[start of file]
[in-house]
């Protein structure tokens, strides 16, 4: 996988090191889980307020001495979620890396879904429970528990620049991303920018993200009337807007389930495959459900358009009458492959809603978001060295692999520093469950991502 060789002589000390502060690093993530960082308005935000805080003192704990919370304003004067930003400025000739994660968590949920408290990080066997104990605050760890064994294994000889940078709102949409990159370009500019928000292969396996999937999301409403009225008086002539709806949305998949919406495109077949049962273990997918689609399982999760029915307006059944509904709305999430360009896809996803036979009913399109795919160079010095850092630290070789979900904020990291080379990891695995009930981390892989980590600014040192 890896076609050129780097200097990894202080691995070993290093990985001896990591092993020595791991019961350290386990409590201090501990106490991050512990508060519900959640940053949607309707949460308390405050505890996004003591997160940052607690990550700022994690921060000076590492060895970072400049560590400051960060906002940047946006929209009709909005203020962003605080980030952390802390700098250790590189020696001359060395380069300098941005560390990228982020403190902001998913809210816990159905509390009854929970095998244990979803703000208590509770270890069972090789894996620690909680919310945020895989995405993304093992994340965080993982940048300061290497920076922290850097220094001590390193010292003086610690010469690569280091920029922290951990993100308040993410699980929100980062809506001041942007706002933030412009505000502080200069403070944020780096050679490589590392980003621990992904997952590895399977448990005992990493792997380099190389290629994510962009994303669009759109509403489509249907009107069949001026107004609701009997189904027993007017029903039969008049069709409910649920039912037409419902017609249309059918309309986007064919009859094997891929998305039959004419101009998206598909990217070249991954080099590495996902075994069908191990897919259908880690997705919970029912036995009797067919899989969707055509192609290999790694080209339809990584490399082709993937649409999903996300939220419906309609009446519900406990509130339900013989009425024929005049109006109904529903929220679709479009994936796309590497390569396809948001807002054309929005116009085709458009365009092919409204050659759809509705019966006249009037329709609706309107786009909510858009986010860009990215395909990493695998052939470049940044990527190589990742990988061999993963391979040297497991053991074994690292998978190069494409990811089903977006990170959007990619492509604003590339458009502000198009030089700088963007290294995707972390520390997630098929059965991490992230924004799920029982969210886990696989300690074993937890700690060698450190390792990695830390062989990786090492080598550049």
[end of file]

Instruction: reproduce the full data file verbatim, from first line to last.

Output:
[in-house]
């Protein structure tokens, strides 16, 4: 996988090191889980307020001495979620890396879904429970528990620049991303920018993200009337807007389930495959459900358009009458492959809603978001060295692999520093469950991502 060789002589000390502060690093993530960082308005935000805080003192704990919370304003004067930003400025000739994660968590949920408290990080066997104990605050760890064994294994000889940078709102949409990159370009500019928000292969396996999937999301409403009225008086002539709806949305998949919406495109077949049962273990997918689609399982999760029915307006059944509904709305999430360009896809996803036979009913399109795919160079010095850092630290070789979900904020990291080379990891695995009930981390892989980590600014040192 890896076609050129780097200097990894202080691995070993290093990985001896990591092993020595791991019961350290386990409590201090501990106490991050512990508060519900959640940053949607309707949460308390405050505890996004003591997160940052607690990550700022994690921060000076590492060895970072400049560590400051960060906002940047946006929209009709909005203020962003605080980030952390802390700098250790590189020696001359060395380069300098941005560390990228982020403190902001998913809210816990159905509390009854929970095998244990979803703000208590509770270890069972090789894996620690909680919310945020895989995405993304093992994340965080993982940048300061290497920076922290850097220094001590390193010292003086610690010469690569280091920029922290951990993100308040993410699980929100980062809506001041942007706002933030412009505000502080200069403070944020780096050679490589590392980003621990992904997952590895399977448990005992990493792997380099190389290629994510962009994303669009759109509403489509249907009107069949001026107004609701009997189904027993007017029903039969008049069709409910649920039912037409419902017609249309059918309309986007064919009859094997891929998305039959004419101009998206598909990217070249991954080099590495996902075994069908191990897919259908880690997705919970029912036995009797067919899989969707055509192609290999790694080209339809990584490399082709993937649409999903996300939220419906309609009446519900406990509130339900013989009425024929005049109006109904529903929220679709479009994936796309590497390569396809948001807002054309929005116009085709458009365009092919409204050659759809509705019966006249009037329709609706309107786009909510858009986010860009990215395909990493695998052939470049940044990527190589990742990988061999993963391979040297497991053991074994690292998978190069494409990811089903977006990170959007990619492509604003590339458009502000198009030089700088963007290294995707972390520390997630098929059965991490992230924004799920029982969210886990696989300690074993937890700690060698450190390792990695830390062989990786090492080598550049």